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Health Care Burden and Expenditure Associated with Adverse Childhood Experiences in Tennessee and Virginia

Introduction: Adverse childhood experiences (ACEs) have been considered a significant risk factor for poorer adult outcomes. Considering the studies linking ACEs to chronic diseases in adulthood as well as the increasing prevalence for these chronic conditions, exposure to childhood traumas represents a significant economic burden in the United States which has not been explored. This study provides the first examination of the attributable burden and costs of conditions associated with exposure to ACEs in Tennessee (TN) and Virginia (VA) during 2017.

Methods: This is a cross-sectional study of individuals aged 18+ having exposure to ACEs using Behavioral Risk Factor Surveillance System (BRFSS) data for TN and VA in 2017. Eight chronic diseases (asthma, obesity, hypertension, diabetes, chronic obstructive pulmonary disease (COPD), depression, cardiovascular disease, and arthritis ) and two risk factors (smoking and drinking ) associated with ACEs were analyzed. Pearson's chi-square tests analyzed the association between individuals exposed to ACEs and the risk factors with the chronic diseases. The population attributable risk (PAR) were estimated for the ACEs related diseases and risk factors. These estimates were combined with published estimates of health care expenses and Disability Adjusted-Life-Years (DALYs).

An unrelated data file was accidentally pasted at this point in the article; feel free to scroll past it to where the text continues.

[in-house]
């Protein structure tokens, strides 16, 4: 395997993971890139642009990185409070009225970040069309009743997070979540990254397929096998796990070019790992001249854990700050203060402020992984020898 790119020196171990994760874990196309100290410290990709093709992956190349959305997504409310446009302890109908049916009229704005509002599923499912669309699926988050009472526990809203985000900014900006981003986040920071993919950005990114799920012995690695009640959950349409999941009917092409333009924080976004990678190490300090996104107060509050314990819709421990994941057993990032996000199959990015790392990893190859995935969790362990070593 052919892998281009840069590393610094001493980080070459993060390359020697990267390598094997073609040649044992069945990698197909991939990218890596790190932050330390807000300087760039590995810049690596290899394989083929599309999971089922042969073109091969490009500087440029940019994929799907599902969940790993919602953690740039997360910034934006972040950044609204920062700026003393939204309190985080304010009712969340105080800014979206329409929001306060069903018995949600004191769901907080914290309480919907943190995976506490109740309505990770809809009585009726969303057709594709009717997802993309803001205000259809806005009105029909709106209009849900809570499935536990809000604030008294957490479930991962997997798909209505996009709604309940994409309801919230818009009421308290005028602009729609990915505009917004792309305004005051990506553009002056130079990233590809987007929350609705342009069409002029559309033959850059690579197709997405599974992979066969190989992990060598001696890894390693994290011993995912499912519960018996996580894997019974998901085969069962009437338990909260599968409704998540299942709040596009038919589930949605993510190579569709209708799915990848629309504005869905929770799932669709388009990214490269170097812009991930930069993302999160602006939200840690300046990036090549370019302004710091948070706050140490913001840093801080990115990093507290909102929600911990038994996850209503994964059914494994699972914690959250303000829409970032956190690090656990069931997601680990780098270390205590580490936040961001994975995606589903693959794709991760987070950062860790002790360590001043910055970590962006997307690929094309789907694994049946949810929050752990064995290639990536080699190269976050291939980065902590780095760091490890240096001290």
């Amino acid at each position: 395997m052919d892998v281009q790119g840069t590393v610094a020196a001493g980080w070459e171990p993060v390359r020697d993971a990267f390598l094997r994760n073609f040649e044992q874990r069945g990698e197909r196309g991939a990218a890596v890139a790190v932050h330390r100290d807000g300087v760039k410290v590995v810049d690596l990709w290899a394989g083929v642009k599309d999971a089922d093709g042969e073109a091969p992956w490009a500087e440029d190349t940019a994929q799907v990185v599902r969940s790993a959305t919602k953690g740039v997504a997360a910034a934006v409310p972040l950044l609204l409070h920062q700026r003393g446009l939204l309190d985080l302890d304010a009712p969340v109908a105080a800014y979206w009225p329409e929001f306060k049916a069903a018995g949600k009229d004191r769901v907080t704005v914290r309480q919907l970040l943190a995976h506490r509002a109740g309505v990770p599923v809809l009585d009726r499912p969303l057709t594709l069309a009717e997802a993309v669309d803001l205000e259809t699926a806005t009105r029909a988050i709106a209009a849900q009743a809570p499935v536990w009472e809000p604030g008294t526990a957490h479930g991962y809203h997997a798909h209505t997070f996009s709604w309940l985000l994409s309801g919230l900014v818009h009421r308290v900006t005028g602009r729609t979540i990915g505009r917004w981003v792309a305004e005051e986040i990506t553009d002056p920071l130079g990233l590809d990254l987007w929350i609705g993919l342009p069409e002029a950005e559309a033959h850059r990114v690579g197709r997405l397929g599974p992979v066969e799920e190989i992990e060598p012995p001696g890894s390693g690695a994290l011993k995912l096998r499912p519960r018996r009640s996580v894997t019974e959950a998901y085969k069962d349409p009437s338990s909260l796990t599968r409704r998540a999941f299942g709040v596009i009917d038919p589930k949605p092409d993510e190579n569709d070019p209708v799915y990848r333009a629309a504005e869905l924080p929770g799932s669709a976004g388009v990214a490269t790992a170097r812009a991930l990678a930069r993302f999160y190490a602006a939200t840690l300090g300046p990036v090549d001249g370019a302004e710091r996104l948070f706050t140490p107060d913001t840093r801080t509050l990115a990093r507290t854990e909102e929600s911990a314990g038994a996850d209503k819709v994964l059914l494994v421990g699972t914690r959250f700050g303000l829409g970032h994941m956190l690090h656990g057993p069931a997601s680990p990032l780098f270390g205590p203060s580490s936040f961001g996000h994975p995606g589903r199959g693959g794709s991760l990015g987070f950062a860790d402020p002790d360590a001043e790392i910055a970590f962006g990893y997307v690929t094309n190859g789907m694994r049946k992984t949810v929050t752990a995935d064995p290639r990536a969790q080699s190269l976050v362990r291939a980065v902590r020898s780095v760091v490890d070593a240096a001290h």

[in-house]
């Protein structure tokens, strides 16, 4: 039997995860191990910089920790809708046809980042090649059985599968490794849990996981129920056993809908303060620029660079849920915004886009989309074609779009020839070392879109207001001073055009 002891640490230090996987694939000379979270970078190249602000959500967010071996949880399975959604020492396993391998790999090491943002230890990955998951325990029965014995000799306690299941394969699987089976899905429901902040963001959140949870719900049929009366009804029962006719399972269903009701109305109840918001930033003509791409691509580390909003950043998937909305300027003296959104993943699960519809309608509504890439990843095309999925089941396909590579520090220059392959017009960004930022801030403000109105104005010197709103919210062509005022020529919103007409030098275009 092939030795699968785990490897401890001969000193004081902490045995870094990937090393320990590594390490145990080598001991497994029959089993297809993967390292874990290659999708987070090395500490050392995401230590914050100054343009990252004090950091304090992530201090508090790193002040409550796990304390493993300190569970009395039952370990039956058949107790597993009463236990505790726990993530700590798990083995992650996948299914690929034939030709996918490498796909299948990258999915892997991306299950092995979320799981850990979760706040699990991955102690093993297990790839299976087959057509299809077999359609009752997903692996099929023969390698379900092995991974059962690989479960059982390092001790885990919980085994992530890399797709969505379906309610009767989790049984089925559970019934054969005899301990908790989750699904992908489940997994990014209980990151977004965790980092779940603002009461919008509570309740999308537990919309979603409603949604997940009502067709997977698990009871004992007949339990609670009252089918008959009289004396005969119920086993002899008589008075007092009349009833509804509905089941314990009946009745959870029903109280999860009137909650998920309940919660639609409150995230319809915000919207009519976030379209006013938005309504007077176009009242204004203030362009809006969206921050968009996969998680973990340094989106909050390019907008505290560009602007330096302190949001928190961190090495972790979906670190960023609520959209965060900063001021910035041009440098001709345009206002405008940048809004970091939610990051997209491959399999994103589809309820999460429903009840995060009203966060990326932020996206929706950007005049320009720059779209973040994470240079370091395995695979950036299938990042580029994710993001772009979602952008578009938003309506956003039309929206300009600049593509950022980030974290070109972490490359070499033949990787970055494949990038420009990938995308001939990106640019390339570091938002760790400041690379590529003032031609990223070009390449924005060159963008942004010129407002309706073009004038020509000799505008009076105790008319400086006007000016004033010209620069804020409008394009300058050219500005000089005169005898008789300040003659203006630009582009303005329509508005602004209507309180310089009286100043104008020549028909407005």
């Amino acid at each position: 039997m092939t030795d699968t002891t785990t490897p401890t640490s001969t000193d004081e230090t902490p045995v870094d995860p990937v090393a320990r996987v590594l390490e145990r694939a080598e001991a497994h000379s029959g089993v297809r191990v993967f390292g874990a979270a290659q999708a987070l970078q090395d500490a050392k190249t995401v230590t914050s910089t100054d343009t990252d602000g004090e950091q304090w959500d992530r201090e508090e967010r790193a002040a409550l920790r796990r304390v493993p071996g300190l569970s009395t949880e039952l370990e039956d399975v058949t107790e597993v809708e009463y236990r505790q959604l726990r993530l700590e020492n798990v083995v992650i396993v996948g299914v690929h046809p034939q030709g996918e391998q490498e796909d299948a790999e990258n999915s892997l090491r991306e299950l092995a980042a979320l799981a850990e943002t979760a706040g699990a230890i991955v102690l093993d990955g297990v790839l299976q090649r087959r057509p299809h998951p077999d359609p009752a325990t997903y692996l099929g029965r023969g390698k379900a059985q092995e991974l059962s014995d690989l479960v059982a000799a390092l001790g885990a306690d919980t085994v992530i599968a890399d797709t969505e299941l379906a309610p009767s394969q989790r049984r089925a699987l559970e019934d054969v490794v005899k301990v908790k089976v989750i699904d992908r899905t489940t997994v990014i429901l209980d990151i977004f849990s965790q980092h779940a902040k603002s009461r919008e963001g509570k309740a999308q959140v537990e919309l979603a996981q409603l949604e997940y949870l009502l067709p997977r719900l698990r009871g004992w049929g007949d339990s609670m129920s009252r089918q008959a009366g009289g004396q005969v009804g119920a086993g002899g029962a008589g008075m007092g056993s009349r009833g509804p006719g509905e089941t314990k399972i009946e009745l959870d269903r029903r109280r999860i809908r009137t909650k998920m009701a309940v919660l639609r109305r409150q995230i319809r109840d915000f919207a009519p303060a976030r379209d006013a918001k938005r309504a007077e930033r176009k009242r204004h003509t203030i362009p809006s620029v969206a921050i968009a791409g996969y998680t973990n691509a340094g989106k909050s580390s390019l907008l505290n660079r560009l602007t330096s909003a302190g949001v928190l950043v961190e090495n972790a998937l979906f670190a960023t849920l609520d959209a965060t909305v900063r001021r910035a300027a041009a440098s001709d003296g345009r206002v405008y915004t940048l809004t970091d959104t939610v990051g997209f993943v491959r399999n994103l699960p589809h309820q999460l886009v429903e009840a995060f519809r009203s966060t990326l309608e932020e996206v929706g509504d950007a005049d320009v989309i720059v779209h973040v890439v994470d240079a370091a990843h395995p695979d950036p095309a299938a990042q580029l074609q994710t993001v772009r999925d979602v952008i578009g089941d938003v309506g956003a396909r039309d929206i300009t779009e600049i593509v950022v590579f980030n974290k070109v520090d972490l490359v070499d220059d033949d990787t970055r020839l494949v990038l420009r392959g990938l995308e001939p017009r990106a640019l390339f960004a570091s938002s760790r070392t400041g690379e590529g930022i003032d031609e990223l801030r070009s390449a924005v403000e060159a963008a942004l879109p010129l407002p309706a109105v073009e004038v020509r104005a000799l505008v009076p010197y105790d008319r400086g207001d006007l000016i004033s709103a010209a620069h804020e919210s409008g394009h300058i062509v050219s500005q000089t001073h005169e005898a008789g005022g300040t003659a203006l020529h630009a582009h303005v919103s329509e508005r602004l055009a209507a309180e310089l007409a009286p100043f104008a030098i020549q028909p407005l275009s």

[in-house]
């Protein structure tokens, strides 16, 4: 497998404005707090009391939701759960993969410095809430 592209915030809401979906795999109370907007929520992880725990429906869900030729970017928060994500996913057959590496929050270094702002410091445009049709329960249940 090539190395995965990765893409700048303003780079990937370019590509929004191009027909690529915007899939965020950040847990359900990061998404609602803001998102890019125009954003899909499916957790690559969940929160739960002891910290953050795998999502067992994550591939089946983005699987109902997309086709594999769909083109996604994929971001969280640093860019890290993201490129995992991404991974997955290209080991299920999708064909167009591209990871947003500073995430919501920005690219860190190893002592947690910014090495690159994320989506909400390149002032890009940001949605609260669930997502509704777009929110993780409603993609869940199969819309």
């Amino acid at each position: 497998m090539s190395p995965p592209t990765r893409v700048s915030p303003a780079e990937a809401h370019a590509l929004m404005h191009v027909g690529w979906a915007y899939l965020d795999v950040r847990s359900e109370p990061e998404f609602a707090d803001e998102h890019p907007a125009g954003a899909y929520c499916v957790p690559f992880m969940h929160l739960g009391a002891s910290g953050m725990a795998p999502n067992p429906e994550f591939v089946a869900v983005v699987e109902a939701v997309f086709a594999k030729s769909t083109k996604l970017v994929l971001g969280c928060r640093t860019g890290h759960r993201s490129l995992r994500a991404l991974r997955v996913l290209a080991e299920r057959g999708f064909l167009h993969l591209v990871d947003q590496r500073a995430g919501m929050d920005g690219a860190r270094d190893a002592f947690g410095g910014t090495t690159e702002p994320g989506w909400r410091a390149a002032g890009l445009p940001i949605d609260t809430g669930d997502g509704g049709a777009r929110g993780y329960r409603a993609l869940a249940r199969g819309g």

Results: Among those who had experienced at least 1 ACE in TN, 10% had COPD, 17% had diabetes, 36% had obesity, and 30% had depression. Individuals who had experienced at least 1 ACE in VA had higher percentages for COPD, obesity and depression diseases compared to those who had no ACE (p< .0001). ACEs exposure resulted in a burden of about 115,00 years and 125,000 years in terms of DALYs in TN and VA respectively. The total health spending associated with ACEs based on PARs was about $650 million ($158.15 per adult) and $942 million ($305.02 per adult) in TN and VA respectively. Depression accounted for the largest combined sum of health care spending (TN - $448,105,983, VA – $633,225,398). With DALYs valued at $235,855 in 2017 dollars, the monetized cost of DALYs attributable to ACEs was over $27 billion, $6615 per exposed adult Tennessean. The monetized loss due to DALYs represents over $30 billion (in 2017 dollars) , $9,737 per exposed adult in Virginia.

Conclusions: This study emphasizes the need to reduce ACEs which can be utilized to inform interventions to reduce the impact of ACEs in Tennessee and Virginia. Medical conditions attributable to childhood traumas can result in increased utilization of hospital services, psychiatric care, as well as care related to chronic conditions, which includes increased primary and specialty care utilization as well as the cost of medications. While medical expenses represent a significant burden, reduced quality of life resulting from ACE attributable conditions also represents a burden in disability adjusted life years (DALYs) and premature morbidity. As resources are limited and the burden of ACEs shown here is very high, there is the need for a wide range of prevention and treatment strategies to mitigate these effects.